Property Near Carolina Crossroads in Zoning Dispute
Posted October 1, 2007
Roanoke Rapids, N.C. — Halifax County is counting on the Carolina Crossroads theater for an economic boost, but not all surrounding property owners are happy about the new development.
Country music star Randy Parton, brother of Dolly Parton, is the linchpin for Carolina Crossroads – an entertainment hub that will feature live entertainment, retail shops and other prospective attractions.
The Chantilly Mobile Home Court sits between Quiet Circle and Peaceful Drive, next to Carolina Crossroads.
Chantilly owner Thomas Ferguson asked the Roanoke Rapids Board of Commissioners if he could change his property from a residential to a business zone. He wanted to build another storage facility and an office, but the city denied his request.
Ferguson claims the city is limiting how businesses around Carolina Crossroads grow.
“They got that little control and they're not going to let go of it,” Ferguson said.
“People legitimately are afraid (that) if they move in here, they won't be able to live here 10 to 15 years like some of my current residents,” Ferguson said.
City Planner George Gurley said officials are trying to watch out for all interests.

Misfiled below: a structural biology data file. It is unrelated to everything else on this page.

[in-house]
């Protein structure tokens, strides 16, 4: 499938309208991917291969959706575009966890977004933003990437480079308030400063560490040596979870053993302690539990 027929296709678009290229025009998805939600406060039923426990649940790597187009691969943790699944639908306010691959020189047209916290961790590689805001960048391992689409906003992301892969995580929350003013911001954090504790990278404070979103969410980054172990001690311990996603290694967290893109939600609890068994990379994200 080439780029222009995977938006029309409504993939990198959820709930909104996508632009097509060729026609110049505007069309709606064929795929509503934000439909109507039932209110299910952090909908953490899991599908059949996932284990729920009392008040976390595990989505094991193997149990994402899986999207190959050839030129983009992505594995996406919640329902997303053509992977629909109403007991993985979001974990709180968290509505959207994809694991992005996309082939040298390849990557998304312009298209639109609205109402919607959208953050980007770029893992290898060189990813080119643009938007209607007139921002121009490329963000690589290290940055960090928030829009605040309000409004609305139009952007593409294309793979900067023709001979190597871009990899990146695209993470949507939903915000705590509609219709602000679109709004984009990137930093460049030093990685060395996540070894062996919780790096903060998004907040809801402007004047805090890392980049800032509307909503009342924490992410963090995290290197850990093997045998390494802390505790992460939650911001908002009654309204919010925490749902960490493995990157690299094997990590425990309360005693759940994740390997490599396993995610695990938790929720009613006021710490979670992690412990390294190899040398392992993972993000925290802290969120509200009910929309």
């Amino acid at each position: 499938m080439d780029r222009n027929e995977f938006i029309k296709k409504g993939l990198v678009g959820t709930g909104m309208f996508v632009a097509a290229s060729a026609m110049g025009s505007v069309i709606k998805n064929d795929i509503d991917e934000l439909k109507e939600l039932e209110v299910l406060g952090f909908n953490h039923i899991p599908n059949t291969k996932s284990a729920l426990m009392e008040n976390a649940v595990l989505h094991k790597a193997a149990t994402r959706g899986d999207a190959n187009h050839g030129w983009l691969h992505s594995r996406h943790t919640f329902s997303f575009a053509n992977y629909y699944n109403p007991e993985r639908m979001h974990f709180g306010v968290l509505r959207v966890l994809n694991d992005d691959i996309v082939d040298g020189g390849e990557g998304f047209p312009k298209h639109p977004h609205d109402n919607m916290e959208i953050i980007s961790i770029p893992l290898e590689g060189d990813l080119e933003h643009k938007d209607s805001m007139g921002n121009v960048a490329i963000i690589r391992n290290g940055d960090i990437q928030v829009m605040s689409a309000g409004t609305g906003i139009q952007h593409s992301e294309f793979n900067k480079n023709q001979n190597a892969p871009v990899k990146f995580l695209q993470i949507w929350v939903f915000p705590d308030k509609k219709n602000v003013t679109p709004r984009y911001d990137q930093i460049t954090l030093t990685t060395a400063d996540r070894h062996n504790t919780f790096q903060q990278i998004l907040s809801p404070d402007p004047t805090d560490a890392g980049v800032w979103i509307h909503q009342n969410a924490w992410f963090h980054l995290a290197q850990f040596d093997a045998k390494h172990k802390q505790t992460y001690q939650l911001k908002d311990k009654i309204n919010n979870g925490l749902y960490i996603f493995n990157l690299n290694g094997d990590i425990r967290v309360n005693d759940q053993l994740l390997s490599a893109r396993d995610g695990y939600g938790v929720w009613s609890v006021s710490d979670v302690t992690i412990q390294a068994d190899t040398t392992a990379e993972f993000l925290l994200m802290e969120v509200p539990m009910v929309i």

“They want to look after the little man as well as the big developer. All developers are important to us in the city,” Gurley said.
Gurley said commissioners recommended Ferguson apply for a conditional use permit. Gurley also said there are no favorites inside City Hall.
A spokesperson for Carolina Crossroads said it has numerous restrictions of its own under the city's entertainment district ordinance. When that ordinance was set up, guidelines were established to encourage orderly development in the area, said the spokesperson.
Still, some folks said they feel that if Carolina Crossroads expands, it will not benefit small-property owners.
"Swallowed up by restaurants and motels. If you notice, we got the motel coming,” Elton Gillikin, a Chantilly Court resident, said.
A Carolina Crossroads spokesperson said their developers have not approached any surrounding property owners about buying them out.
The city manager pointed out that neighbors are benefiting from Carolina Crossroads. In some cases, land is worth 30 times what it was before the theater opened.